The concept of a submersible marine craft has been around for centuries but it wasn’t until 1776 that a functional submarine was built and used as a warship. David Bushnell, a Yale graduate, built a submarine that looked like two turtle shells attached together, hence it was dubbed the Turtle. It was a one-man sub that submerged by allowing just enough water into the hull to submerge, but not enough to sink it. The one operator would use a foot-pedal system to turn as propeller in order to propel the sub. The operator also had a hand crank that turned a large drill bit or wood screw to drill into the hull of enemy ships. Then the operator would attach a mine, carried outside the sub, to the hull using the hole and then back away before the mine detonated.
On September 7, 1777, Bushnell’s Turtle was put to the test in New York Harbor where it was supposed to attach a mine to the hull of the HMS Eagle, the flagship of British Admiral Richard Howe. Ezra Lee piloted the Turtle. He was in the processing of trying to bore into the hull so as to attach a time bomb, but his boring bit could not penetrate a layer of iron sheathing in the hull. He ended up having to back away from the Eagle, allowing the bomb to explode between the Turtle and the Eagle, but neither vessel received any damage. This was the first recorded time that a submarine had been used during a time of war in an attempt to sink an enemy vessel, although the attempt failed.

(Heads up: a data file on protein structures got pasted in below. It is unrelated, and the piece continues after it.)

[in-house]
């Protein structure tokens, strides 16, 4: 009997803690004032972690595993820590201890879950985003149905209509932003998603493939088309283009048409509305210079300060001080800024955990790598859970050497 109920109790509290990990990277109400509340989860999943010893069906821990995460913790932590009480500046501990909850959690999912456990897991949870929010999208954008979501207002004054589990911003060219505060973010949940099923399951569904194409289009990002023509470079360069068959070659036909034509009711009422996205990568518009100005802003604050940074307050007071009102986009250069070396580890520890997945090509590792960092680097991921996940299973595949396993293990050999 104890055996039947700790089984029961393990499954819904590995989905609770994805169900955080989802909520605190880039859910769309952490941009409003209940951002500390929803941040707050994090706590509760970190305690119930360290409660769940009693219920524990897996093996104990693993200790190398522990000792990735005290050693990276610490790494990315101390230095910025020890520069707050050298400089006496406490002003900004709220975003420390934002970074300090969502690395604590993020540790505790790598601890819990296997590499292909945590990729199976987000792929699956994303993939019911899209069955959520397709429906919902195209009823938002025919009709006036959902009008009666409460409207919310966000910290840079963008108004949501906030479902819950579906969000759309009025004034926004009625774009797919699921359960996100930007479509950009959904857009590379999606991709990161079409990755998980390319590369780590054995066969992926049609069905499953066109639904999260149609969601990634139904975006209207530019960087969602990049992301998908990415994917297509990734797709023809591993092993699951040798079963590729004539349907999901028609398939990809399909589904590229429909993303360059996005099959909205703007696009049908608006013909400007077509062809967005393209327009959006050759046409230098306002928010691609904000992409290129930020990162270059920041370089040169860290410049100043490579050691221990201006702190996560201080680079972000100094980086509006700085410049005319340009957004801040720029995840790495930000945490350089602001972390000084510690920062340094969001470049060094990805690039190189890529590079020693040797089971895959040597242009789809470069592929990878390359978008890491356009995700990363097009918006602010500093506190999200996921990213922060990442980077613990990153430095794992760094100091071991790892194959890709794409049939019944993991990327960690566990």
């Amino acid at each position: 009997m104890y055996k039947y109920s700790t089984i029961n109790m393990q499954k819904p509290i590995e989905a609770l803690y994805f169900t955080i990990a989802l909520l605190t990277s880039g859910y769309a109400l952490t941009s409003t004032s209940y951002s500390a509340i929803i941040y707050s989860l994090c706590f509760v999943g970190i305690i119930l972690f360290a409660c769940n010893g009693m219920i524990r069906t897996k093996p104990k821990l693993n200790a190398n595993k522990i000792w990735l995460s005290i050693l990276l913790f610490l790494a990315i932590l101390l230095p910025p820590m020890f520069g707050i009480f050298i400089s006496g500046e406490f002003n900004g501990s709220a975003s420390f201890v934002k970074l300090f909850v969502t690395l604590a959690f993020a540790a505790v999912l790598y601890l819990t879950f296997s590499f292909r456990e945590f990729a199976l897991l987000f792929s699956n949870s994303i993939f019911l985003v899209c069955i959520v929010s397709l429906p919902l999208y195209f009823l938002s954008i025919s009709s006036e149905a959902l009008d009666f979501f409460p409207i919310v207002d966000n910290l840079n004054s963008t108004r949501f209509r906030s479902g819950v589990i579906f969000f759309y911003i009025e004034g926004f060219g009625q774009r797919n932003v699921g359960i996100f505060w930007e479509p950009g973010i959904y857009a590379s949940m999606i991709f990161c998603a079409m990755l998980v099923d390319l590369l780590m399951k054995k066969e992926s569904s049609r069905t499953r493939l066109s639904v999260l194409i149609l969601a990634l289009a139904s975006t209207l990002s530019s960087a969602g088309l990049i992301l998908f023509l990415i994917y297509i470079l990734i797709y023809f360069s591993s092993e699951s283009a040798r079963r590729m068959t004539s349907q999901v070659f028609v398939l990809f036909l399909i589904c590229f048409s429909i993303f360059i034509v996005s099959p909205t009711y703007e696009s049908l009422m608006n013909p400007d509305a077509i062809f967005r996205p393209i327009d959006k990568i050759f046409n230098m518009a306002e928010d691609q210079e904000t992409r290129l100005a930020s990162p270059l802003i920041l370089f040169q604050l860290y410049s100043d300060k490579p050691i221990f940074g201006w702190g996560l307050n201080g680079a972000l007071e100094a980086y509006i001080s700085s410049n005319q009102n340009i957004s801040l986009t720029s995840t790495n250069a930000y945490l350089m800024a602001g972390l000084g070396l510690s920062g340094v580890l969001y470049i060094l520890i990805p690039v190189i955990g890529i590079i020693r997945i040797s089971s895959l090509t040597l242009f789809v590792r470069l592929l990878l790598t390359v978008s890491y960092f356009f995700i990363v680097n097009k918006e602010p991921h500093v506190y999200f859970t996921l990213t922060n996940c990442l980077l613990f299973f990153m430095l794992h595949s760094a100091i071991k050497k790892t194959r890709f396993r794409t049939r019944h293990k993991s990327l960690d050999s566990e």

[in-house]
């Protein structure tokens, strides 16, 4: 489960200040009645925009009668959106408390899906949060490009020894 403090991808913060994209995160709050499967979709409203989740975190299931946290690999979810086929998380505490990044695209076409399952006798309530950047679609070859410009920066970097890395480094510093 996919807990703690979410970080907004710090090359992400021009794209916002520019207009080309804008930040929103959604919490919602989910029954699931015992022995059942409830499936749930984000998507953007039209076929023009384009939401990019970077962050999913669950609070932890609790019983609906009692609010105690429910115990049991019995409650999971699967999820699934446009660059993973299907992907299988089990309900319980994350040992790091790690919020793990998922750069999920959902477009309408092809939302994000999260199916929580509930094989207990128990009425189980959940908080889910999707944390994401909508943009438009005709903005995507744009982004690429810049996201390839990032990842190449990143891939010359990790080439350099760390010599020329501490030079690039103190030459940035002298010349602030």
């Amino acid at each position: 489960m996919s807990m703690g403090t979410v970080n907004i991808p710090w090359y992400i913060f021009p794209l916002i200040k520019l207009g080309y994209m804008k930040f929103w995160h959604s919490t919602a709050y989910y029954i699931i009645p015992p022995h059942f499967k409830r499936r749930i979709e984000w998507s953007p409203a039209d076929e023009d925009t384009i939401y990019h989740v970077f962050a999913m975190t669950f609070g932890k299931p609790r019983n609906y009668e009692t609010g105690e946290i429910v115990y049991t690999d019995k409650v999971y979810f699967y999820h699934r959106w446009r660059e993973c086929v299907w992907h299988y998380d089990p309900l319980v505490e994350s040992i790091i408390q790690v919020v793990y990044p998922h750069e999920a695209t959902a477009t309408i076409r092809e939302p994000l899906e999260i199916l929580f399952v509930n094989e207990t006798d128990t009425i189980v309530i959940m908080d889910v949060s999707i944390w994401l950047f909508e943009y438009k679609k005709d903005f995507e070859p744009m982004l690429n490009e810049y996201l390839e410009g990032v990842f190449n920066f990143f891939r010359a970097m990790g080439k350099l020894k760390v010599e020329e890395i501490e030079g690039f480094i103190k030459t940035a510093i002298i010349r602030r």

In 1797, Robert Fulton proposed building a submarine for the French government to use in their war with Great Britain.
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In 1800, Fulton built his submarine and called it the ‘Nautilus’ After a number of test dives, some to depths of 25 feet and for as long as 6 hours, Fulton piloted the Nautilus on several attempts to attack British ships. Unfortunately for Fulton, the British saw the Nautilus and were able to maneuver out of reach. The failure caused a problem with Fulton’s relationship with the French government and he eventually cut the Nautilus up and sold it as scrap.
Between 1812-1815, there are reports of at least 2 submarines used during the War of 1812, one of which ran aground on Long Island and the other was destroyed by the British.
In 1832, Brutus de Villeroi, a Frenchman, built a 3-man submarine but his attempts to sell it to the Dutch and French failed as no one would buy it.